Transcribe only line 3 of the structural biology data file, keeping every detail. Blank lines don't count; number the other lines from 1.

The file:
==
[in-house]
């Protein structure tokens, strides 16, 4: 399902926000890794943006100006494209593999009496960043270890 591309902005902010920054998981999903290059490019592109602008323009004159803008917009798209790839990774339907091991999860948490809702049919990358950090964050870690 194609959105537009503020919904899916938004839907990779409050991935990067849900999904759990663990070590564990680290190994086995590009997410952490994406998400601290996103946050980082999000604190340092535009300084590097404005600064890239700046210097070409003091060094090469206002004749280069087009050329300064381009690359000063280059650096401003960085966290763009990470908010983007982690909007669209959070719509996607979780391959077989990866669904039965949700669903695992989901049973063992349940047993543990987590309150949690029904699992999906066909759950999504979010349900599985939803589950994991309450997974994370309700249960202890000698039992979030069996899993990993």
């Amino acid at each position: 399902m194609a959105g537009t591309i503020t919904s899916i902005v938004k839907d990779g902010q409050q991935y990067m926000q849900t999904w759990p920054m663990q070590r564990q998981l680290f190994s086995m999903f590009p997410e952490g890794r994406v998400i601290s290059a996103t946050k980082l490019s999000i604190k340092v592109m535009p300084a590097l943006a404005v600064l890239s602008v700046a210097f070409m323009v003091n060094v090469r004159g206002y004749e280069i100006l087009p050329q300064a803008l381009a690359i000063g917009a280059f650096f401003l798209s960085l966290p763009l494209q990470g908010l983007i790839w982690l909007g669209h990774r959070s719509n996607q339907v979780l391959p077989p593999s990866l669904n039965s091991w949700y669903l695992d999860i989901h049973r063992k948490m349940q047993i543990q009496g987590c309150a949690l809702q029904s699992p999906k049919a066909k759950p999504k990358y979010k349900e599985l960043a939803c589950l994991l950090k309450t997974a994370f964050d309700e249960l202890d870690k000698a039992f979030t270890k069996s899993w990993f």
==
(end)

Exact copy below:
């Amino acid at each position: 399902m194609a959105g537009t591309i503020t919904s899916i902005v938004k839907d990779g902010q409050q991935y990067m926000q849900t999904w759990p920054m663990q070590r564990q998981l680290f190994s086995m999903f590009p997410e952490g890794r994406v998400i601290s290059a996103t946050k980082l490019s999000i604190k340092v592109m535009p300084a590097l943006a404005v600064l890239s602008v700046a210097f070409m323009v003091n060094v090469r004159g206002y004749e280069i100006l087009p050329q300064a803008l381009a690359i000063g917009a280059f650096f401003l798209s960085l966290p763009l494209q990470g908010l983007i790839w982690l909007g669209h990774r959070s719509n996607q339907v979780l391959p077989p593999s990866l669904n039965s091991w949700y669903l695992d999860i989901h049973r063992k948490m349940q047993i543990q009496g987590c309150a949690l809702q029904s699992p999906k049919a066909k759950p999504k990358y979010k349900e599985l960043a939803c589950l994991l950090k309450t997974a994370f964050d309700e249960l202890d870690k000698a039992f979030t270890k069996s899993w990993f």